States Use E Prescribing data to curb abuse

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As of May, 2011, 35 states have operational prescription drug monitoring programs ( PDMPs) that have the capacity to receive and distribute controlled substance prescription information to authorized users.

A PDMP can be used to identify inidividuals who are doctor shopping to obtain controlled substances for illicit purposes, such as abusing the drugs personally or selling the prescription drugs.

In Florida the Electronic-Florida Online Reporting of Controlled Substances Evaluation program, known as E-FORCSE, allows physicians and pharmacists to access the prescription drug histories of patients before writing or filling their prescriptions for highly addictive drugs like OxyContin.

Patients who would abuse prescription drugs have become more sophisticated and have been crossing state lines to avoid being caught. In an attempt to enhance the functionality of the PDMP's states are engaging in data sharing programs. The state of Kentucky is aggressively moving forward with a couple of initiatives.

One program involves an interstate task force with Ohio, Tennessee and West Virginia that includes representatives from the Justice and Public Safety Cabinet, state police, Office of Drug Control Policy, attorney general's office and other organizations. The task force will make recommendations to the governors of each state and aims to share information through electronic prescription-drug monitoring programs.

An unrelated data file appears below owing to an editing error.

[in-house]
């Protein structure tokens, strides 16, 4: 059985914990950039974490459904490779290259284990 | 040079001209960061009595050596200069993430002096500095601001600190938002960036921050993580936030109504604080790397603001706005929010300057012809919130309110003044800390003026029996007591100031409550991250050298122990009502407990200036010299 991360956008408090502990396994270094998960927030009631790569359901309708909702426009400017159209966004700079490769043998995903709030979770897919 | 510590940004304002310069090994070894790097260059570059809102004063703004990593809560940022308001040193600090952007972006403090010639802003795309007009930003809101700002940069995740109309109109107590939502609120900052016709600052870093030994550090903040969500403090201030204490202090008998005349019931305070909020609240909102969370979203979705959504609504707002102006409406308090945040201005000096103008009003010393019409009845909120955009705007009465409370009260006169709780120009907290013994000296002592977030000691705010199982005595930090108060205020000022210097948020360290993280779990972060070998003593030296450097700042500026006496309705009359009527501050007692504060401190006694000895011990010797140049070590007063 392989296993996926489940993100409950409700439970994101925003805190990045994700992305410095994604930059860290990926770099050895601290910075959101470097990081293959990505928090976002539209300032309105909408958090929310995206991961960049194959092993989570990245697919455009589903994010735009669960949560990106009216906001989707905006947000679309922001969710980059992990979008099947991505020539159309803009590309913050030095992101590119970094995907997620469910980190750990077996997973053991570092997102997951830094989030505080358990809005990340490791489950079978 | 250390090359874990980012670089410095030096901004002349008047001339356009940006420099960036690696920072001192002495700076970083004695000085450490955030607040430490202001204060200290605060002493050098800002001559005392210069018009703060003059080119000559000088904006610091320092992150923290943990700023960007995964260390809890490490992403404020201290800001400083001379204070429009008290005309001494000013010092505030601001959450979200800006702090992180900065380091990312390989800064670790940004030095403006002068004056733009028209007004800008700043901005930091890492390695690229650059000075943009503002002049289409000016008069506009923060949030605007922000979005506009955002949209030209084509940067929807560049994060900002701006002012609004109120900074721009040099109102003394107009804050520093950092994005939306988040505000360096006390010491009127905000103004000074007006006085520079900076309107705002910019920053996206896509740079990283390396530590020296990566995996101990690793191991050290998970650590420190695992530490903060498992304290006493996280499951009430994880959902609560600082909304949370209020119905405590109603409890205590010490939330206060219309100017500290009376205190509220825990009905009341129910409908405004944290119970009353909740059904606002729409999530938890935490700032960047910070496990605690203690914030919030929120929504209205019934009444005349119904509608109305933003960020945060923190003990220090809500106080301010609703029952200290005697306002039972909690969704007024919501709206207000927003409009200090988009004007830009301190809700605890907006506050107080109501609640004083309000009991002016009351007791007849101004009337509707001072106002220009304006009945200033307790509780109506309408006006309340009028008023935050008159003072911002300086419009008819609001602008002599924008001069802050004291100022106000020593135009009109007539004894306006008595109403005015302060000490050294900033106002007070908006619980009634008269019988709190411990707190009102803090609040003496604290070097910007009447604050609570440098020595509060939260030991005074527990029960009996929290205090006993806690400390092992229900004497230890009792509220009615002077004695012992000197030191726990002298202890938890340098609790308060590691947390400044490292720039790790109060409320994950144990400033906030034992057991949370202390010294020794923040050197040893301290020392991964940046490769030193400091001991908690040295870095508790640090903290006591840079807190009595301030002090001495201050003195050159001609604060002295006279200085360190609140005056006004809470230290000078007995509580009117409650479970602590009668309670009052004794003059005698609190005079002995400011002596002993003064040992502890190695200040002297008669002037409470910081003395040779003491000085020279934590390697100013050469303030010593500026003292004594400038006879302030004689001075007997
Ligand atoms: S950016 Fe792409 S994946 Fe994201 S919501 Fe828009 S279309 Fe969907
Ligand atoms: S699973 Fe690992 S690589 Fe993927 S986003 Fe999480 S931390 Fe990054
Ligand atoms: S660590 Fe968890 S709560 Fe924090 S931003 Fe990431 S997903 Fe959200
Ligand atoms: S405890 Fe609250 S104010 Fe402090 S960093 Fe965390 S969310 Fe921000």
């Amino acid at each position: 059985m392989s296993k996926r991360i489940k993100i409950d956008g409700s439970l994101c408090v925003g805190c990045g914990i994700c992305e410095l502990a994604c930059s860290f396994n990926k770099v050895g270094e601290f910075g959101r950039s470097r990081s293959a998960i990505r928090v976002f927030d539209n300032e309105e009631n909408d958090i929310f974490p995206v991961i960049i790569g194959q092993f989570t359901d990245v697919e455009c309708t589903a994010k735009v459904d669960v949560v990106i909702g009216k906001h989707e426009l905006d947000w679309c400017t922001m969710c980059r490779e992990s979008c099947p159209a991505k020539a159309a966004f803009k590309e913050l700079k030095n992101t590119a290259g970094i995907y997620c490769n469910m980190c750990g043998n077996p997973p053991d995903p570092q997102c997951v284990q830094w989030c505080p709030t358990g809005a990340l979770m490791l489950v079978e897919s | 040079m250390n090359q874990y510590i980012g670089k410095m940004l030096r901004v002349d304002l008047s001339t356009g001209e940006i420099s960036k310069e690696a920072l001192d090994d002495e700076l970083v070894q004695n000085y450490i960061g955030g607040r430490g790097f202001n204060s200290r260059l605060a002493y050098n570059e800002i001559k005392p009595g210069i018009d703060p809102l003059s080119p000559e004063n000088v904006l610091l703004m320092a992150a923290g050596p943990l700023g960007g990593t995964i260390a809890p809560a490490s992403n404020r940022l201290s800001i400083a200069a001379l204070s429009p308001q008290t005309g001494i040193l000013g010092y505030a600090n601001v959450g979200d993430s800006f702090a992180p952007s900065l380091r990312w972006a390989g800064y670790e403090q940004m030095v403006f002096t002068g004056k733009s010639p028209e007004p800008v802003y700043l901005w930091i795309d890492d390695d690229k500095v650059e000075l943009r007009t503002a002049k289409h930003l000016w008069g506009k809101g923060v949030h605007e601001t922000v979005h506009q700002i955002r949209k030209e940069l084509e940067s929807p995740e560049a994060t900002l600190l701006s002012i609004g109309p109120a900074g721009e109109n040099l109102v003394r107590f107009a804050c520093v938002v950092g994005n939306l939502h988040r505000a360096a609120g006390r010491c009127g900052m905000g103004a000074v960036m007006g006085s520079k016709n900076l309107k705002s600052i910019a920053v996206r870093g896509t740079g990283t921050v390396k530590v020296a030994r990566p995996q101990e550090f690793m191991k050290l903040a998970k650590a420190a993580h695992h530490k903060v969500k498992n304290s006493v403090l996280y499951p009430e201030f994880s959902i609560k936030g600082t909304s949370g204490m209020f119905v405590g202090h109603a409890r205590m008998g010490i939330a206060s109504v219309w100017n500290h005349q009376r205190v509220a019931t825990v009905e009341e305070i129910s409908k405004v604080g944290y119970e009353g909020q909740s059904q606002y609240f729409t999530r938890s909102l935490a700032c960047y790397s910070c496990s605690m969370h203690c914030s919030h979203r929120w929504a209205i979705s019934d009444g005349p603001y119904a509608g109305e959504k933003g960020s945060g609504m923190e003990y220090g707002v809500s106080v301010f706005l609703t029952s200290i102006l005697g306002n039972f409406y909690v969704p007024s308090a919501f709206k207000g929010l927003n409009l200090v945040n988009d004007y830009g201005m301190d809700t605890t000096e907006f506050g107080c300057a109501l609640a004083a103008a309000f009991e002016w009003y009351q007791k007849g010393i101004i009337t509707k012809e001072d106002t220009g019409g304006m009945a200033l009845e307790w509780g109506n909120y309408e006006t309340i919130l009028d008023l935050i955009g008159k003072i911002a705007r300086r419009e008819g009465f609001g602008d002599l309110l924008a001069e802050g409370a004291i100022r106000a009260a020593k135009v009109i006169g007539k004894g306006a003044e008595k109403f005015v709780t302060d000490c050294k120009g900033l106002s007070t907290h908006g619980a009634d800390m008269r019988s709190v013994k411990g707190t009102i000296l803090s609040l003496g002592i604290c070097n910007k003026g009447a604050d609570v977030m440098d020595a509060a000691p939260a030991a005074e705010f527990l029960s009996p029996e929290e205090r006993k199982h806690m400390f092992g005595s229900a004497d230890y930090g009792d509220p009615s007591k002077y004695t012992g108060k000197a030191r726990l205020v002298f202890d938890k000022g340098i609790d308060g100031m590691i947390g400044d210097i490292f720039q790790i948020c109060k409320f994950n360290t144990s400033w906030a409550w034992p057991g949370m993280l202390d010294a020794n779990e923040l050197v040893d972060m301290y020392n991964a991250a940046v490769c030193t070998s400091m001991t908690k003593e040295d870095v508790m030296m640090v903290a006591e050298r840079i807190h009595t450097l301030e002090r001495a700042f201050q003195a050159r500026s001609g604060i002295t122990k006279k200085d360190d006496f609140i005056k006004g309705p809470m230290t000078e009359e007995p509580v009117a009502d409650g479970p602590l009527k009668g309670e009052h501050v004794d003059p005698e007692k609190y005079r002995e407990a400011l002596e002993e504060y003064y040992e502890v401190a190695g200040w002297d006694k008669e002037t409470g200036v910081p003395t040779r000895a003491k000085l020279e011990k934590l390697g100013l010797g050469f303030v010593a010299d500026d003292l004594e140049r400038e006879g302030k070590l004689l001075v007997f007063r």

The second initiative to curb interstate prescription drug trade between abusers is a data-sharing pilot project between Kentucky and Ohio. Under the program, the two states would be able to automatically exchange electronic prescription drug data to determine if patients are abusing the drugs.

As the states become more engaged in sharing data, and the use of electronic prescribing becomes more prevalent it will become much more difficult to obtain multiple prescriptions for narcotics for the purpose of abusing or selling these drugs. In addition it will also help to identify doctors who are over prescribing controlled substances.